Last week, I had the privilege of speaking at the Police Federation conference in Bournemouth. It was a privilege because of the admirably straight-talking, good-humoured nature of the audience and because of the crucial issue under discussion: how do we best make the police accountable?
My message was quite simple. 40 years of increasingly complex monitoring and reams of paperwork demanded by Home Office statisticians have yielded almost no benefits.
Treating policing like a science that can be perfectly measured and controlled on a one-size-fits-all basis by detached technicians manipulating spreadsheets in a basement in Whitehall is futile. Rather than being out and about catching criminals and serving the public, huge numbers of police officers spend large amounts of time form-filling and interpreting Whitehall diktats.
Pure numbers and targets can never tell the full story about a service that is in essence human and hugely varied from place to place. Worse, measuring performance through an arbitrary target actually perverts the priorities of those running the police, and encourages box-ticking and target-chasing rather than truly successful policing.
Instead, I argued, the police should do two things.
First, they should become fully transparent. As well as adopting the new policy for councils to publish all spending over £500, they should extend the innovation of crime mapping as far as possible. The public should be given full information about what the police do with our taxes and how the crime-fighting effort is going.
Second, the people must be given the power to make use of that information. Show-piece local consultations are not good enough, nor does the Home Secretary in London have any real idea what is going on in the streets of any given party of the country. It is time to elect our police authorities.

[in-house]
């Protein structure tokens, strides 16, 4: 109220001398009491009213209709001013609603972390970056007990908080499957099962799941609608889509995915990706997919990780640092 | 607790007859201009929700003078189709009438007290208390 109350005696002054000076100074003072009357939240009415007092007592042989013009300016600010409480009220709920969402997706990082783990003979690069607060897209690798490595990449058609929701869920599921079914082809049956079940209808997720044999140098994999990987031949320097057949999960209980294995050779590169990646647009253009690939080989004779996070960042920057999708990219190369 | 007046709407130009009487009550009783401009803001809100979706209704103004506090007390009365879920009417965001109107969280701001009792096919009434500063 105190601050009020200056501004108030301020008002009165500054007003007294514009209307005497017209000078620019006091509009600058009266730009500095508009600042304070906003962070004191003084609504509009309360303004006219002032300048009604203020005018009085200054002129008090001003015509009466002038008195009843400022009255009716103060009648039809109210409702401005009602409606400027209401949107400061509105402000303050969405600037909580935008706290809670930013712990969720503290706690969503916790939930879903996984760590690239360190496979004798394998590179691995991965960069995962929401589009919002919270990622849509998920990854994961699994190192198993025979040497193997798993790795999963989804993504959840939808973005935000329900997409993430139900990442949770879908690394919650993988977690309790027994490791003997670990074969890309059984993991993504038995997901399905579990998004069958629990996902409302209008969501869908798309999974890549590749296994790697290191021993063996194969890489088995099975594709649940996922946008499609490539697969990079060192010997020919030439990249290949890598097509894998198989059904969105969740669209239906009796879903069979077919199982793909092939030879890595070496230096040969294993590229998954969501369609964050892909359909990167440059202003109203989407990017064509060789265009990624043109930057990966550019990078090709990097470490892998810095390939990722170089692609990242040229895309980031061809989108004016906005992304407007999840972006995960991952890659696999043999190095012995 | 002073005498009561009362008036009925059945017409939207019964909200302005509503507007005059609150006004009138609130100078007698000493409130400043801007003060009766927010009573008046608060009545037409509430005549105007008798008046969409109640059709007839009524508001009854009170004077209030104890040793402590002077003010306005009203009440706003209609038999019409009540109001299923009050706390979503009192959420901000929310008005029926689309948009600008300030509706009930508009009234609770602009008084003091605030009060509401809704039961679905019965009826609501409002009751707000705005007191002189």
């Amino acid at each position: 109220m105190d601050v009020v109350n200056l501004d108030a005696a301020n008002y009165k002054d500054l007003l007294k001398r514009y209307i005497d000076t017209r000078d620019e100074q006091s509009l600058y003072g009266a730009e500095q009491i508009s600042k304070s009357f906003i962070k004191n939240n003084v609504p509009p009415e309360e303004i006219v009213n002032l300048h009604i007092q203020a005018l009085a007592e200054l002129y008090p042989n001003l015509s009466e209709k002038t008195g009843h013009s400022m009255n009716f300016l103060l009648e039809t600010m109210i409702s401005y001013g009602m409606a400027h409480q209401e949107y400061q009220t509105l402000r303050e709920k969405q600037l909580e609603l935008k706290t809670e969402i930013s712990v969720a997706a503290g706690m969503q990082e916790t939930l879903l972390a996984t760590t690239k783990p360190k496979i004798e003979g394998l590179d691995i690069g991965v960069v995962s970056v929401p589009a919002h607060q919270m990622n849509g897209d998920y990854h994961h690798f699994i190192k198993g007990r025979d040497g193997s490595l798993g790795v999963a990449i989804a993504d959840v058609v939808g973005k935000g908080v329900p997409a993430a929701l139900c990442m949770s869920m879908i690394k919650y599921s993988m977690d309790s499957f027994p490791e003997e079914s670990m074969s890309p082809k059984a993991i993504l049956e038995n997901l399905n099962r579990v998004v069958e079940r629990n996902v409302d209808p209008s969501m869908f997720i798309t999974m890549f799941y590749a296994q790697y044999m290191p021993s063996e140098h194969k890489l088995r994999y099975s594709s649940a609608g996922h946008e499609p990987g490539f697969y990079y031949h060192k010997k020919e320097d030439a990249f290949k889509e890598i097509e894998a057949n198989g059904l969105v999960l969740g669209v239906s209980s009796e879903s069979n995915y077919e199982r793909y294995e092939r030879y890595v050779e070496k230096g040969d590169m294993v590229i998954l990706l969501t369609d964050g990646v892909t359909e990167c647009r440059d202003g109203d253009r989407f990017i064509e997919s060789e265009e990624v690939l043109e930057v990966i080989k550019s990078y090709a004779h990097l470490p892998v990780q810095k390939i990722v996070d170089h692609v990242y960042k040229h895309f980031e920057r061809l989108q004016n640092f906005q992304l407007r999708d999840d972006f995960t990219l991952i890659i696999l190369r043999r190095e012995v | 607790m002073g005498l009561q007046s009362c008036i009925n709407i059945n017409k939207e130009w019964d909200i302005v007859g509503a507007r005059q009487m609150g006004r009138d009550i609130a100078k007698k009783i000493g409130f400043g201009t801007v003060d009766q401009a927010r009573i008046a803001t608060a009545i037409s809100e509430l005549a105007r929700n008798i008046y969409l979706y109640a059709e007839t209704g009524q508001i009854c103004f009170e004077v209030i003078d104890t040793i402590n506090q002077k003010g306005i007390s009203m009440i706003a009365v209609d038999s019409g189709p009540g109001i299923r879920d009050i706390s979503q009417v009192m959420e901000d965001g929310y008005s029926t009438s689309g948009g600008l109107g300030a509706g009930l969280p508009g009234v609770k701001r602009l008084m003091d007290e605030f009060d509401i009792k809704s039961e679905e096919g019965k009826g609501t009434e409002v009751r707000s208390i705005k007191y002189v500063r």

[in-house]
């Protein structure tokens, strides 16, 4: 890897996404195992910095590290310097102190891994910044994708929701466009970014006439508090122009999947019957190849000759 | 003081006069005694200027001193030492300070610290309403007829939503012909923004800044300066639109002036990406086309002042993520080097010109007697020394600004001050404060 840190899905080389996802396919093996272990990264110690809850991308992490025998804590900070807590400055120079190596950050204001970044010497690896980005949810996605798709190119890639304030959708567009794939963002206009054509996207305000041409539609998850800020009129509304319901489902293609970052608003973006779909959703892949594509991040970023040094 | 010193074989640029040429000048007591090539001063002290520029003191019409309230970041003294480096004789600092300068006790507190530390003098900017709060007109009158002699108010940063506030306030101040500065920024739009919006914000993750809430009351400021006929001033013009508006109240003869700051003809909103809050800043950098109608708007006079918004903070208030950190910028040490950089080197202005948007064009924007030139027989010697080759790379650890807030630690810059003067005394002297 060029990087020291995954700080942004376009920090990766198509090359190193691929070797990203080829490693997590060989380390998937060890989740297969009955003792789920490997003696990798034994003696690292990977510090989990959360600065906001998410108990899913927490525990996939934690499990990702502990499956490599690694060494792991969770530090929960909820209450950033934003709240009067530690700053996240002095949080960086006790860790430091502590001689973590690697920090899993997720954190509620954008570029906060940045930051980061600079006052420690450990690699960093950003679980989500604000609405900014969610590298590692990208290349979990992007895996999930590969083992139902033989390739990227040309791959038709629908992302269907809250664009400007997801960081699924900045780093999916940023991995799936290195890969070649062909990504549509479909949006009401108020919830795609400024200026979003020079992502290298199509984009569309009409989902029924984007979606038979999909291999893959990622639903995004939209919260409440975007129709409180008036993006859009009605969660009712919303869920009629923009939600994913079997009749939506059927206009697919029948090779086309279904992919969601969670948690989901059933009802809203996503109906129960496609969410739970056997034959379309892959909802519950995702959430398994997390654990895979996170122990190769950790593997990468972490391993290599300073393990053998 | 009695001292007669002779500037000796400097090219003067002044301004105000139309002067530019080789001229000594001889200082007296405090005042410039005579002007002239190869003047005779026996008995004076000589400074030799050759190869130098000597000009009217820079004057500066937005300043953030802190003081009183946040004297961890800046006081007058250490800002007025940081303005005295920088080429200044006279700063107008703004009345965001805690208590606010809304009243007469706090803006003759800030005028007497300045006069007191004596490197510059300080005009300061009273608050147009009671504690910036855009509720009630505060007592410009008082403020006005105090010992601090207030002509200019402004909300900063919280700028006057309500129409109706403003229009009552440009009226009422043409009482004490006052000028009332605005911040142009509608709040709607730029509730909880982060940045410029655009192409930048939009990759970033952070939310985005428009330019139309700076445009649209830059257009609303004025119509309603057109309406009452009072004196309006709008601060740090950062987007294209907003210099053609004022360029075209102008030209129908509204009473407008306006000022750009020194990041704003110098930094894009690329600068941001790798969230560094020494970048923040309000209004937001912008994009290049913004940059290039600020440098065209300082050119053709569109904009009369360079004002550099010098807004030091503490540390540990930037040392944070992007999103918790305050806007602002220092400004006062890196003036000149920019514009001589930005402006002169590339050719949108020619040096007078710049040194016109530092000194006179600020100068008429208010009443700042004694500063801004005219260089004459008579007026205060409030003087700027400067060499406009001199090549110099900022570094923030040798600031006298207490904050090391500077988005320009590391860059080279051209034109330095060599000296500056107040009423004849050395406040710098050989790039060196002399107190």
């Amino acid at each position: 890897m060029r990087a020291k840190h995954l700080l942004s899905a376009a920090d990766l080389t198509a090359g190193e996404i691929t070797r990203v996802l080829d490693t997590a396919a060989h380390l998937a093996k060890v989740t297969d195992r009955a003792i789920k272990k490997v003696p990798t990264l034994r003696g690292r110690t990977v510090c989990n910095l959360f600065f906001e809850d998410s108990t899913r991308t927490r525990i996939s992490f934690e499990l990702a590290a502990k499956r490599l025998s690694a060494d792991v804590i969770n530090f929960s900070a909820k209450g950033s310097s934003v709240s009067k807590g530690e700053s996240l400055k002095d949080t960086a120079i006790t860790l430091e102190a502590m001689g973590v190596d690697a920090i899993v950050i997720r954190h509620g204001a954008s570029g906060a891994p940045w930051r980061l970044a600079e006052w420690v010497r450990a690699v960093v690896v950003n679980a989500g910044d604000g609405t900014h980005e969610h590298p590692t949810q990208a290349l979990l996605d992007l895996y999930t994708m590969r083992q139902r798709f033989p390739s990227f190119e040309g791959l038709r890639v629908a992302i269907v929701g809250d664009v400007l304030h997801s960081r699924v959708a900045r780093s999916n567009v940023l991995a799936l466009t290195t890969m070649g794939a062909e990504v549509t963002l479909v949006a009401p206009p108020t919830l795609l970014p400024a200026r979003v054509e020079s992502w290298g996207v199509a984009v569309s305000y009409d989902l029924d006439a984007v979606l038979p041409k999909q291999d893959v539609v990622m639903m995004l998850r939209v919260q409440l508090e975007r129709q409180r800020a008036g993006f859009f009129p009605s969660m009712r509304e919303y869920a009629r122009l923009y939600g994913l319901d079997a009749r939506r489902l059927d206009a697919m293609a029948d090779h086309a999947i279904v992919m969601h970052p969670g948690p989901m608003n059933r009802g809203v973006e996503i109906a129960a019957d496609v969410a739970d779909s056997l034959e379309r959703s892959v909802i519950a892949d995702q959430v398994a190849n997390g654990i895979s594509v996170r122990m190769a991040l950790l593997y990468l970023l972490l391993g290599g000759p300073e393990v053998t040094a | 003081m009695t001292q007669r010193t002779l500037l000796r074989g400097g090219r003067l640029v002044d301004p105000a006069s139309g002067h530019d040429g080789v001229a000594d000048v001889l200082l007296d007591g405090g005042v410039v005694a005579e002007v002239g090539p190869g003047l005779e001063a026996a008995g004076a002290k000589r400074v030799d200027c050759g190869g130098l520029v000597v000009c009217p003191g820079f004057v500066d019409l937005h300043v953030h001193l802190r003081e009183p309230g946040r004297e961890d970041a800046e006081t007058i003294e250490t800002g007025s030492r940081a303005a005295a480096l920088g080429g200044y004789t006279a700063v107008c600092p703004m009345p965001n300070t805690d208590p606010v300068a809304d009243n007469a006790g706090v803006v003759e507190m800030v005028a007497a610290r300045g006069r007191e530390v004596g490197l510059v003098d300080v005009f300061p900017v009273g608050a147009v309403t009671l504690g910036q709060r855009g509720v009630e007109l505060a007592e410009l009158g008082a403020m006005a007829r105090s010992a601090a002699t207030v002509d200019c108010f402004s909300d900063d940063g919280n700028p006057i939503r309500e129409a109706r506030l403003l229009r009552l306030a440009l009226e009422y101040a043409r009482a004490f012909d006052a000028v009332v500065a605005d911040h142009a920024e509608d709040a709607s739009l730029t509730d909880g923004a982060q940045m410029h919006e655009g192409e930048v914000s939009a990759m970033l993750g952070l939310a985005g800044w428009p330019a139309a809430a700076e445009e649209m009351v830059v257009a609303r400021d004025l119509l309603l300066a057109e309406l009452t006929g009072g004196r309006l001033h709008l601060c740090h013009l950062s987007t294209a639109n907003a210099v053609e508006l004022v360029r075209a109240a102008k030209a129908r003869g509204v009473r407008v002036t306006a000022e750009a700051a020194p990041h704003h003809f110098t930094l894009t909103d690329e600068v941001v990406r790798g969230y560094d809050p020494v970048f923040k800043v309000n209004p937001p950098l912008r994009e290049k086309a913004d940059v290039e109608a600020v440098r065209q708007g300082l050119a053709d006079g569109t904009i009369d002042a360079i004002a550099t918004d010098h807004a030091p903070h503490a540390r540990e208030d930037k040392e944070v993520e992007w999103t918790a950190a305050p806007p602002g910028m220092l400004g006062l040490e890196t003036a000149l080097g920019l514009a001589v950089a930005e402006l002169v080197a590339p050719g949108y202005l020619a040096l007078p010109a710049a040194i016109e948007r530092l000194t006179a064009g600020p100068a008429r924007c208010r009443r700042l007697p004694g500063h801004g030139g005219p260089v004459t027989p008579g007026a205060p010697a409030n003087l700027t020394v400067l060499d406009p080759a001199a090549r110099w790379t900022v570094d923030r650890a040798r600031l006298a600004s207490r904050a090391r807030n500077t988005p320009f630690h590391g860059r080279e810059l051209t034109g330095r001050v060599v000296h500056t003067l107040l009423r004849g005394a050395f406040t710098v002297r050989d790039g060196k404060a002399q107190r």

Gratifyingly for the TPA and myself, the Home Secretary promptly went on in her speech that same day to promise that the coalition Government would pursue both those policies.
But already, the voices of vested interest have struck up to oppose the plans. In a letter published in the Observer yesterday, the Association of Police Authorities objected to the idea of directly elected commissioners.
This is hardly surprising. For a start, the Association of Police Authorities are precisely the people who will be replaced by these elected representatives of the people. As a result of the proposal, they will lose their pay and prestige.
Furthermore, elected commissioners are being introduced because the toothless and ineffective Police Authorities have not done a good enough job. In most cases that is not due to any personal failing on the part of Authority members, but it is understandable that some of them seem to have taken offence at plans to replace them with something more effective.
The absurdity of the existing Police Authorities can be seen in the Observer letter itself. The councillors in question purport to hold the police to account on the people’s behalf, and yet they have barely any democratic legitimacy to carry out that role.
The Chairman of the Association of Police Authorities – Cllr Rob Garnham (Conservative) – was elected to Gloucestershire County Council last year by 2,716 people and to Cheltenham Borough Council this year by 1,917 people. Many of those voters will be the same people, as he represents many of the same areas in Cheltenham on each body.